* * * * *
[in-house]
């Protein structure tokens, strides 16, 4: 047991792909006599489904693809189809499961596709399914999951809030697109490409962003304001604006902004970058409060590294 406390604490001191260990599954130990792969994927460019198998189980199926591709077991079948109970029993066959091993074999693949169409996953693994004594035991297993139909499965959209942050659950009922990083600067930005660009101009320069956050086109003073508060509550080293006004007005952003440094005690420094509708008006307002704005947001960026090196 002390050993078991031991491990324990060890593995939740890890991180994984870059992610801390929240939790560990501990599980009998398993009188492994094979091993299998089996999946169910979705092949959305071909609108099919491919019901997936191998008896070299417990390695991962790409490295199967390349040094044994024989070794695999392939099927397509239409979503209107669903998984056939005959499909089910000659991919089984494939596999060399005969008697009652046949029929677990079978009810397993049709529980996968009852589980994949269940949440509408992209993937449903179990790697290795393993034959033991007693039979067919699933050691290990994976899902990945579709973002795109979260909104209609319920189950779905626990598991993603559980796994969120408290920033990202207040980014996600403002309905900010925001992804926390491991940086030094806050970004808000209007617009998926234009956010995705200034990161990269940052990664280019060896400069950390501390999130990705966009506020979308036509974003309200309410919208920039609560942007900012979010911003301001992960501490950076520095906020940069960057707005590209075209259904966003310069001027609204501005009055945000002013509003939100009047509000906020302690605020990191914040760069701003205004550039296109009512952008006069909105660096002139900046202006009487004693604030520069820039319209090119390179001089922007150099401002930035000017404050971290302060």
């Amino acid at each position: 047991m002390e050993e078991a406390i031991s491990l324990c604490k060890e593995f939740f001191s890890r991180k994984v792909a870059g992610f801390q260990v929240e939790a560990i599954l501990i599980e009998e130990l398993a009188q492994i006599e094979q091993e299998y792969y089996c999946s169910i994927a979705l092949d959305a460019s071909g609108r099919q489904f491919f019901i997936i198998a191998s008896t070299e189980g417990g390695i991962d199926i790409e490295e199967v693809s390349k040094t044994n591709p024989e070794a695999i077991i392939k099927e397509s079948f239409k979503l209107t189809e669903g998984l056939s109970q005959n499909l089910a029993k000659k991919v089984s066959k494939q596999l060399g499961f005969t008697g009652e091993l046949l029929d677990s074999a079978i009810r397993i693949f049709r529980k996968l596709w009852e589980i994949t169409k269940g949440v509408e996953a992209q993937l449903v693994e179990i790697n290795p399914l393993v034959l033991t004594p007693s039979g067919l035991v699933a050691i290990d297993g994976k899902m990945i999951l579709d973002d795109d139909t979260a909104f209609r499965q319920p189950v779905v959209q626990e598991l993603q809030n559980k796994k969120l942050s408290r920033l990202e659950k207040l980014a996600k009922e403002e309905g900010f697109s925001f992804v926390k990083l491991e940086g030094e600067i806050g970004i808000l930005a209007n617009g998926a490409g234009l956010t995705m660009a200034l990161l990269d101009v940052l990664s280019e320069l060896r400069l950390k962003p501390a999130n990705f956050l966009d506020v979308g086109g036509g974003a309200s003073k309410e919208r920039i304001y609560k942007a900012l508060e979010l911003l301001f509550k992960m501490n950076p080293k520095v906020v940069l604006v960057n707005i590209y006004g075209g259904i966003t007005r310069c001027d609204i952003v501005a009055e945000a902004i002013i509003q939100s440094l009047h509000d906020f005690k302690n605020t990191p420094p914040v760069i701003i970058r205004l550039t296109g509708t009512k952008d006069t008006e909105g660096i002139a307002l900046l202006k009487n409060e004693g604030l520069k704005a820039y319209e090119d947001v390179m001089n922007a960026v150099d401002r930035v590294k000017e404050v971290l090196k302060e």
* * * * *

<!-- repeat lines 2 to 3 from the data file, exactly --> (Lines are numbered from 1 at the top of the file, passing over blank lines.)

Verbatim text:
């Protein structure tokens, strides 16, 4: 047991792909006599489904693809189809499961596709399914999951809030697109490409962003304001604006902004970058409060590294 406390604490001191260990599954130990792969994927460019198998189980199926591709077991079948109970029993066959091993074999693949169409996953693994004594035991297993139909499965959209942050659950009922990083600067930005660009101009320069956050086109003073508060509550080293006004007005952003440094005690420094509708008006307002704005947001960026090196 002390050993078991031991491990324990060890593995939740890890991180994984870059992610801390929240939790560990501990599980009998398993009188492994094979091993299998089996999946169910979705092949959305071909609108099919491919019901997936191998008896070299417990390695991962790409490295199967390349040094044994024989070794695999392939099927397509239409979503209107669903998984056939005959499909089910000659991919089984494939596999060399005969008697009652046949029929677990079978009810397993049709529980996968009852589980994949269940949440509408992209993937449903179990790697290795393993034959033991007693039979067919699933050691290990994976899902990945579709973002795109979260909104209609319920189950779905626990598991993603559980796994969120408290920033990202207040980014996600403002309905900010925001992804926390491991940086030094806050970004808000209007617009998926234009956010995705200034990161990269940052990664280019060896400069950390501390999130990705966009506020979308036509974003309200309410919208920039609560942007900012979010911003301001992960501490950076520095906020940069960057707005590209075209259904966003310069001027609204501005009055945000002013509003939100009047509000906020302690605020990191914040760069701003205004550039296109009512952008006069909105660096002139900046202006009487004693604030520069820039319209090119390179001089922007150099401002930035000017404050971290302060």
């Amino acid at each position: 047991m002390e050993e078991a406390i031991s491990l324990c604490k060890e593995f939740f001191s890890r991180k994984v792909a870059g992610f801390q260990v929240e939790a560990i599954l501990i599980e009998e130990l398993a009188q492994i006599e094979q091993e299998y792969y089996c999946s169910i994927a979705l092949d959305a460019s071909g609108r099919q489904f491919f019901i997936i198998a191998s008896t070299e189980g417990g390695i991962d199926i790409e490295e199967v693809s390349k040094t044994n591709p024989e070794a695999i077991i392939k099927e397509s079948f239409k979503l209107t189809e669903g998984l056939s109970q005959n499909l089910a029993k000659k991919v089984s066959k494939q596999l060399g499961f005969t008697g009652e091993l046949l029929d677990s074999a079978i009810r397993i693949f049709r529980k996968l596709w009852e589980i994949t169409k269940g949440v509408e996953a992209q993937l449903v693994e179990i790697n290795p399914l393993v034959l033991t004594p007693s039979g067919l035991v699933a050691i290990d297993g994976k899902m990945i999951l579709d973002d795109d139909t979260a909104f209609r499965q319920p189950v779905v959209q626990e598991l993603q809030n559980k796994k969120l942050s408290r920033l990202e659950k207040l980014a996600k009922e403002e309905g900010f697109s925001f992804v926390k990083l491991e940086g030094e600067i806050g970004i808000l930005a209007n617009g998926a490409g234009l956010t995705m660009a200034l990161l990269d101009v940052l990664s280019e320069l060896r400069l950390k962003p501390a999130n990705f956050l966009d506020v979308g086109g036509g974003a309200s003073k309410e919208r920039i304001y609560k942007a900012l508060e979010l911003l301001f509550k992960m501490n950076p080293k520095v906020v940069l604006v960057n707005i590209y006004g075209g259904i966003t007005r310069c001027d609204i952003v501005a009055e945000a902004i002013i509003q939100s440094l009047h509000d906020f005690k302690n605020t990191p420094p914040v760069i701003i970058r205004l550039t296109g509708t009512k952008d006069t008006e909105g660096i002139a307002l900046l202006k009487n409060e004693g604030l520069k704005a820039y319209e090119d947001v390179m001089n922007a960026v150099d401002r930035v590294k000017e404050v971290l090196k302060e």